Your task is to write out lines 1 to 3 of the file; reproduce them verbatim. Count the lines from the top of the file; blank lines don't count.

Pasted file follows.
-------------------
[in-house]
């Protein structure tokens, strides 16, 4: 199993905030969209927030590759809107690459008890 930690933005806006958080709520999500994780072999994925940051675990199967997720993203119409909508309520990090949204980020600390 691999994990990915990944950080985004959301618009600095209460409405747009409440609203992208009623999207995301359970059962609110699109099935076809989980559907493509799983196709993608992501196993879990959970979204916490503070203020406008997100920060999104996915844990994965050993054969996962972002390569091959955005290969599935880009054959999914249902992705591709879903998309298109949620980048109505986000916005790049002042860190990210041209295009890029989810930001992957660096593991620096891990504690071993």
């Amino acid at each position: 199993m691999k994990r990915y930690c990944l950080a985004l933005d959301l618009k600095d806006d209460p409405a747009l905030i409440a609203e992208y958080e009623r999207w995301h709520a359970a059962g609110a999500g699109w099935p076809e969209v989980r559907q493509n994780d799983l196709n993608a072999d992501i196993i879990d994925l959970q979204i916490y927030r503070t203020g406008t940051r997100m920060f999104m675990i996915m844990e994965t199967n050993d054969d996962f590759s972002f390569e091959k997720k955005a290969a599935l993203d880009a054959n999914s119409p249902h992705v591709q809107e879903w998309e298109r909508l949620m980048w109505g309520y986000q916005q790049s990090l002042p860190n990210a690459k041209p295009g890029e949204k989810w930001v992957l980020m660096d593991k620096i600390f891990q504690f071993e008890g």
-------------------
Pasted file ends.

[in-house]
């Protein structure tokens, strides 16, 4: 199993905030969209927030590759809107690459008890 930690933005806006958080709520999500994780072999994925940051675990199967997720993203119409909508309520990090949204980020600390 691999994990990915990944950080985004959301618009600095209460409405747009409440609203992208009623999207995301359970059962609110699109099935076809989980559907493509799983196709993608992501196993879990959970979204916490503070203020406008997100920060999104996915844990994965050993054969996962972002390569091959955005290969599935880009054959999914249902992705591709879903998309298109949620980048109505986000916005790049002042860190990210041209295009890029989810930001992957660096593991620096891990504690071993």
């Amino acid at each position: 199993m691999k994990r990915y930690c990944l950080a985004l933005d959301l618009k600095d806006d209460p409405a747009l905030i409440a609203e992208y958080e009623r999207w995301h709520a359970a059962g609110a999500g699109w099935p076809e969209v989980r559907q493509n994780d799983l196709n993608a072999d992501i196993i879990d994925l959970q979204i916490y927030r503070t203020g406008t940051r997100m920060f999104m675990i996915m844990e994965t199967n050993d054969d996962f590759s972002f390569e091959k997720k955005a290969a599935l993203d880009a054959n999914s119409p249902h992705v591709q809107e879903w998309e298109r909508l949620m980048w109505g309520y986000q916005q790049s990090l002042p860190n990210a690459k041209p295009g890029e949204k989810w930001v992957l980020m660096d593991k620096i600390f891990q504690f071993e008890g």